Could a New Direction in Education Put an End to Poverty, Crime and Violence in the U.S.?

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Most would agree that kids and teens need discipline and encouragement. Yet, far too many are growing up without direction. Without direction, a young life lacks meaning and, according to at least one expert, it is this lack of meaning that leads many kids in our society to a life of despair driven by poor grades, low self-esteem, apathy, impoverishment, and for all to many, a life of crime and violent behavior. Is there a solution?

Gary Ryan Blair, the founder of National Kids Goal Setting Week (November 7-11), believes that many of the problems our children are confronted with today -- underachievement, low self-esteem, apathy, impoverishment, and general disillusionment -- call for, and demand, solutions. "The cycle of despair so many young people find themselves in can be reversed but only if greater attention is placed on providing them with an internal compass, one that can guide them to a more promising future," he says.

"We need to teach our youth how to think about success, how to use failure as feedback rather than as an indicator of innate deficiency, and the value of social entrepreneurship. In short, we need to teach young people how to make better choices and in doing so realize their positive potentials," he continues.

Recognizing the need for leadership and focus, Blair, a well know international educator and strategic planner, has focused his attention on the promotion of National Kids Goal Setting Week which he hopes will inspire parents and teachers to provide students the encouragement and guidance they need to not only develop self-confidence, but to instill in them the belief they can make a difference in the world.

The introduction of "Goal Setting for Kids and Teens," Blair’s guide to goal setting for teacher and parents, targets kids between the ages eight and seventeen. While the program teaches parents and teachers the value of goal setting as an essential life skill, it also teaches them how to get children/students directly involved in the process -- identifying specific, personal goals and taking steps toward making them come true. In the process, adults and kids alike learn to identify the personal values, interests and talents one needs to achieve success.

According to Blair, the program is designed to celebrate what's right with the world and is intended to provide future generations with an internal compass, a skill set that allows them to understand the values of self-determination, personal leadership, self-reliance, follow through and most importantly -- success.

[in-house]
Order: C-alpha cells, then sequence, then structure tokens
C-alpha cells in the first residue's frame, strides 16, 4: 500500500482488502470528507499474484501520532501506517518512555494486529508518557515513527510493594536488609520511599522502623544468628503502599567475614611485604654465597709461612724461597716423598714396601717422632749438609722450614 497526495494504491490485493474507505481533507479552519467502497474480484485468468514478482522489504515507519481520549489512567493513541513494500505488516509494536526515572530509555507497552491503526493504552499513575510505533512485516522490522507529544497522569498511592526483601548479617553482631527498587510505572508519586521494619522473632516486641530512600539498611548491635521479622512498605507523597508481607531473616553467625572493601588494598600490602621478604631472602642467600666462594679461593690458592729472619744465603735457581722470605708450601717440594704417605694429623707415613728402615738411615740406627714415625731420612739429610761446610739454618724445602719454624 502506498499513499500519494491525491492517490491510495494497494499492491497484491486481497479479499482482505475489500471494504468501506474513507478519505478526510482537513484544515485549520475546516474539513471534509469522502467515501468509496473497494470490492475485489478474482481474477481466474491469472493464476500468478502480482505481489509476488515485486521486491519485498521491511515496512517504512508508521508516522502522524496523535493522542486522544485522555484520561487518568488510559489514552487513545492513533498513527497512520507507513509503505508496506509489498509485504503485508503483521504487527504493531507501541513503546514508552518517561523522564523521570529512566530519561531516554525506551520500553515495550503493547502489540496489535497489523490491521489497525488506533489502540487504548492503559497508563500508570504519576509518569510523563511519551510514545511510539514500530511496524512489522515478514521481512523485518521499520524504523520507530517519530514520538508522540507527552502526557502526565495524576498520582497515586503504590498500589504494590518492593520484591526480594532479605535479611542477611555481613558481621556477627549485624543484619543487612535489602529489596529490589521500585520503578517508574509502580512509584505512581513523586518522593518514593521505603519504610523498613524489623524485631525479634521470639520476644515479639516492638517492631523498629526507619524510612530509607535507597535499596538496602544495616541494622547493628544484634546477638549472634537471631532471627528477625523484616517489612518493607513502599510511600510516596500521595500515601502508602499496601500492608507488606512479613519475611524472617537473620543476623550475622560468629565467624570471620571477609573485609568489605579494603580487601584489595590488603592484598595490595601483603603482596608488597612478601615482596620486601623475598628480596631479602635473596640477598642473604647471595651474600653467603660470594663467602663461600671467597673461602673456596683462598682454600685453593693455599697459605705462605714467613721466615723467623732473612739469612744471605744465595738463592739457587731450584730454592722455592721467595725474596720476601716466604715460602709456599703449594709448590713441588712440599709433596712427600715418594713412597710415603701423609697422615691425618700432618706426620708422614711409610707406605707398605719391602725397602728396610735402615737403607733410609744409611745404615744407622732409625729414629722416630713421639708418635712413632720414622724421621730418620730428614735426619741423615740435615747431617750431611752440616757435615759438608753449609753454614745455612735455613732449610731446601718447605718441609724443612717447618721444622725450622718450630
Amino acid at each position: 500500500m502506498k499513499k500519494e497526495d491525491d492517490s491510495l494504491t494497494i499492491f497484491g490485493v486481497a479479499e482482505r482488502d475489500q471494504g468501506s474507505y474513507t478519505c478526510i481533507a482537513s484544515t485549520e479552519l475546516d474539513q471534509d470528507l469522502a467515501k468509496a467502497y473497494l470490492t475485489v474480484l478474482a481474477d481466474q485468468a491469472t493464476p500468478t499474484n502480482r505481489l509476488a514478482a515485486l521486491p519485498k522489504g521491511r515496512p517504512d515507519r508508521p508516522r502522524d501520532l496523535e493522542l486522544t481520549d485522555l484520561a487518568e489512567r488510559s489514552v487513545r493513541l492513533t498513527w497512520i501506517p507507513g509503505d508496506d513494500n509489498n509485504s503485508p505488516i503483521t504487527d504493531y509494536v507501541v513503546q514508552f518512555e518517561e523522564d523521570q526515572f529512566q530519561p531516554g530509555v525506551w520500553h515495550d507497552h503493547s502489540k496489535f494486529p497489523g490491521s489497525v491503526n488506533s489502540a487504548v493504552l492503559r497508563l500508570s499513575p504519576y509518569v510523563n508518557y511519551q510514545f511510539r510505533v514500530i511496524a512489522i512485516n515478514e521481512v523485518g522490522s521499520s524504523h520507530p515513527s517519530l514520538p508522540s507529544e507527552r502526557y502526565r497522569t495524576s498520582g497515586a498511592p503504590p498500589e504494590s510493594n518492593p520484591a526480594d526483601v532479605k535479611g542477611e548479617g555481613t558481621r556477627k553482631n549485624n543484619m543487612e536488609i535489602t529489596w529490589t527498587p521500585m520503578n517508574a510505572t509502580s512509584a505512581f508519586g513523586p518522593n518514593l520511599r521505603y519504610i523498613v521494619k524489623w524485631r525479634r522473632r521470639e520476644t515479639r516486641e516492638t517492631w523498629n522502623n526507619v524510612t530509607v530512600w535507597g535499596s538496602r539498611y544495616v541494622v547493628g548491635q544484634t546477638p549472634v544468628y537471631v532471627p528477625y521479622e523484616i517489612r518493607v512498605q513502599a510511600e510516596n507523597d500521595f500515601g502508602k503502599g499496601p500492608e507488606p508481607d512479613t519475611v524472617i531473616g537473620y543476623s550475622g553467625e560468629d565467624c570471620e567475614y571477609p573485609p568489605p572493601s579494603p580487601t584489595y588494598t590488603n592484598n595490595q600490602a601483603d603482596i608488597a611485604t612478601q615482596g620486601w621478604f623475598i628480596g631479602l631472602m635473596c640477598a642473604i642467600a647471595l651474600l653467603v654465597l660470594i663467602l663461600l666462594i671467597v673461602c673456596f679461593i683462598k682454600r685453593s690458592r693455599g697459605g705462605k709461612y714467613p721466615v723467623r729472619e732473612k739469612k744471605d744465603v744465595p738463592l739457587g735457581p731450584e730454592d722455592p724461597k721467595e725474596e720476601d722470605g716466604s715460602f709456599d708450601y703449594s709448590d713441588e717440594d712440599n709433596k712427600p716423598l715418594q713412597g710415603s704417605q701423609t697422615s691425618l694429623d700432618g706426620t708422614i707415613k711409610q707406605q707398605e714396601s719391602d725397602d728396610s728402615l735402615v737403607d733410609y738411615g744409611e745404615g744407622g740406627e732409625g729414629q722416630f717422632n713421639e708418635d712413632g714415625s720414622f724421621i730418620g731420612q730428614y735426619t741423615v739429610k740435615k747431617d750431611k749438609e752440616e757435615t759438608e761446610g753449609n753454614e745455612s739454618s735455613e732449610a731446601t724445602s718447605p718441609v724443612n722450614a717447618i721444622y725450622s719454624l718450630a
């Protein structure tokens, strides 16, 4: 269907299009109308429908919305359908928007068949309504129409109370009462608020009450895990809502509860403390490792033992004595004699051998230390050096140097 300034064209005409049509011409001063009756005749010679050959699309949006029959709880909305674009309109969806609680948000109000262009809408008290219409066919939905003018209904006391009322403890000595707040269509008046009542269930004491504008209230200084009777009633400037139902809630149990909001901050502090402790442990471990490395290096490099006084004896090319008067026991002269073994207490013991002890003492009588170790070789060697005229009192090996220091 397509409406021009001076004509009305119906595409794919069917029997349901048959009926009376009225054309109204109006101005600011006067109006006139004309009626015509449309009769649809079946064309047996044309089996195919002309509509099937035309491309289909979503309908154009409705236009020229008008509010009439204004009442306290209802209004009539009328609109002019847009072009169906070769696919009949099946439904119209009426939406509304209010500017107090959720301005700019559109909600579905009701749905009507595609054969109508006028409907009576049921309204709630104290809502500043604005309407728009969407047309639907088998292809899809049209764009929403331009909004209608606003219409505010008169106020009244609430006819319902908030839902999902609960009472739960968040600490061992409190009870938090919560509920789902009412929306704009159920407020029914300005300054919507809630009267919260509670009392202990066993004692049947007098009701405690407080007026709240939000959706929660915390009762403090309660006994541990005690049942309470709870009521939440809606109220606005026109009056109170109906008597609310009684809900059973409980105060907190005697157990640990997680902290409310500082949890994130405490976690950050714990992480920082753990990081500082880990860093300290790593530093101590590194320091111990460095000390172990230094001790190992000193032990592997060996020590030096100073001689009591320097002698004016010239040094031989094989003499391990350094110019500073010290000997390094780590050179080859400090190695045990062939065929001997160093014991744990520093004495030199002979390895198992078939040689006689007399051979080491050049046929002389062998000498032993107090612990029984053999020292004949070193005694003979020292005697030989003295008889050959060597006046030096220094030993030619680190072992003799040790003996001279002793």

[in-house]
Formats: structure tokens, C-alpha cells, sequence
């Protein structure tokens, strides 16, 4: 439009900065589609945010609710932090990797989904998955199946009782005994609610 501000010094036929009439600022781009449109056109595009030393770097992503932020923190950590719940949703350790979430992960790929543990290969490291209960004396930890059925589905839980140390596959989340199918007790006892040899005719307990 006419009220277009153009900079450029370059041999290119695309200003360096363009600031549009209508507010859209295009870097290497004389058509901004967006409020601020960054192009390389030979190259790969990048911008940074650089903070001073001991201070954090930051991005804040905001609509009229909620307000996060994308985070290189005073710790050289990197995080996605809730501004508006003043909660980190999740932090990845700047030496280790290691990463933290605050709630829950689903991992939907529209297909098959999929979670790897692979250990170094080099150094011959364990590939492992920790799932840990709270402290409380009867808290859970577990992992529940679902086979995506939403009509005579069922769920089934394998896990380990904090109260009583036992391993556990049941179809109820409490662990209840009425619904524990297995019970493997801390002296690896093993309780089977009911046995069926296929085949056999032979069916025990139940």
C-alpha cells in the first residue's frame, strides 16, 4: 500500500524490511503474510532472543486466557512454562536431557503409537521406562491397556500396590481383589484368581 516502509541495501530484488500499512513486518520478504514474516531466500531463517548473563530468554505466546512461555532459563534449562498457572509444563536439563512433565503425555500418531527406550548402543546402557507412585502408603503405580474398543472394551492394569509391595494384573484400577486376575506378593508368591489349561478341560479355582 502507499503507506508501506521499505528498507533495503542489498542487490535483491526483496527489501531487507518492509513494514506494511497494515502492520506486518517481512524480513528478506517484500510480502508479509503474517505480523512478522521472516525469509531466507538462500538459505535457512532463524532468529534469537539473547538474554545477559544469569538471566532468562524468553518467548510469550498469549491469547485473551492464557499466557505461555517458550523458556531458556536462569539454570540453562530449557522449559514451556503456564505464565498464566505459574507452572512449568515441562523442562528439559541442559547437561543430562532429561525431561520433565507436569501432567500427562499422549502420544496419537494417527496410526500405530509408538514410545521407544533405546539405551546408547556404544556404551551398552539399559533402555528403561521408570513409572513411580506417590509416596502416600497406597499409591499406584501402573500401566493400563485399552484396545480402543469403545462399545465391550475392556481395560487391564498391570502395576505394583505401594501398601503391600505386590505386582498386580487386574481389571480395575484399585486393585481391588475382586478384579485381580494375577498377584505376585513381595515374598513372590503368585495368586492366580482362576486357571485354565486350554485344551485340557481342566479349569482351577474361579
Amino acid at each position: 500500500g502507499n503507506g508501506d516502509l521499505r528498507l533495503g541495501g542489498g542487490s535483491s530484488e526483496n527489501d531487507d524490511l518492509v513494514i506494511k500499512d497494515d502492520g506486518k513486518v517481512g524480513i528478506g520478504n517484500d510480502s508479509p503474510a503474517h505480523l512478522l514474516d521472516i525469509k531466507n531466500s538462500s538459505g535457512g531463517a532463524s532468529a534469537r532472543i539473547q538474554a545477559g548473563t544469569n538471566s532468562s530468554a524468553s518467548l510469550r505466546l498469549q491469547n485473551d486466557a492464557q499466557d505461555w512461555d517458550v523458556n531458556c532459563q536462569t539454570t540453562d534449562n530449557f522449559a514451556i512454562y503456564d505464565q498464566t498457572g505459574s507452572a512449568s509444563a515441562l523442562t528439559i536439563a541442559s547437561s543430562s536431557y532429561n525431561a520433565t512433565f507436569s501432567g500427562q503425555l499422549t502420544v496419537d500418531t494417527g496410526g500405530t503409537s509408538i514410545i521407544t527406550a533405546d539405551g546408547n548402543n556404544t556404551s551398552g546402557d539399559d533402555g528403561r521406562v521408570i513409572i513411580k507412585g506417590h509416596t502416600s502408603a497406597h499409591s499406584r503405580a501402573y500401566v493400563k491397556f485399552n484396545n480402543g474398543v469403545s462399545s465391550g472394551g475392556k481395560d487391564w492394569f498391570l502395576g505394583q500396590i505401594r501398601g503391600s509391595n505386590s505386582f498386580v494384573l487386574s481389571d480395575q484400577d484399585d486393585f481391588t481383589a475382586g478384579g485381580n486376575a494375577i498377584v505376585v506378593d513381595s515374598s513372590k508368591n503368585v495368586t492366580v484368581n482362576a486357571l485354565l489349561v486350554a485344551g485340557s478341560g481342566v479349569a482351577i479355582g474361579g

"Young people face many difficult and exciting choices about their futures and in these times focusing on the future can be a challenge," he says."Successful adults will tell you that goal-setting is an essential skill everyone needs to build and sustain a successful life. Yet, teaching kids the importance of goals and how to set and achieve them isn't a regular part of most school curriculums. Nor, is it a skill universally taught or modeled in the home."

Throughout the week, parents, teachers and coaches are encouraged to guide students through a mix of fun, interactive activities based on GoalsGuy concepts and tools which help them to:

1. Understand how to achieve best results.

2. Reflect on what they do best, and enjoy the most.

3. Transform obstacles into strategies.

4. Build self-confidence and self-esteem..

5. Focus on the activities that deserve the most attention -- establishing priorities.

6. Plan their short and long-term goals.

To address this pressing issue on an institutional basis, Blair recommends the following principles be seriously considered in the development of any formalized program devoted to goal setting education.

I. A career is a lifelong process of decision making and adapting to change -- goal-setting skills can and must be instilled through teaching and positive examples.

II. All children have the right and responsibility to learn goal-setting and career-planning skills to equip them for productive and purposeful work throughout life.

III. Successful goal-setting and career planning is the shared responsibility of our schools, our employers, our communities, our parents and our young people.

IV. Goal-setting and career planning integrated into the classroom empowers teachers, as well as guidance counselors, to stress the relevance of coursework to careers.

V. Employers benefit by communicating their requirements to educators so that schools can prepare students for the realities of the work world.

VI. Parents and communities, inspired by integrated community commitment, can take an active role in goal-setting and career planning by working closely with schools and industry to set priorities, provide role models, and develop programs applicable both locally and nationally.

VII. Students who willingly approach goal-setting and career planning as a lifelong process have a head start toward success in today's work environment.

Parents, teachers and administrators wanting to learn more about National Kids Goal Setting Week (November 7-11), and "Goal Setting for Kids and Teens" are encouraged to visit

Media Contact:

Todd Harris
Tel: 315-422-1777

Fax: 813-435-2022

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Gary Ryan Blair
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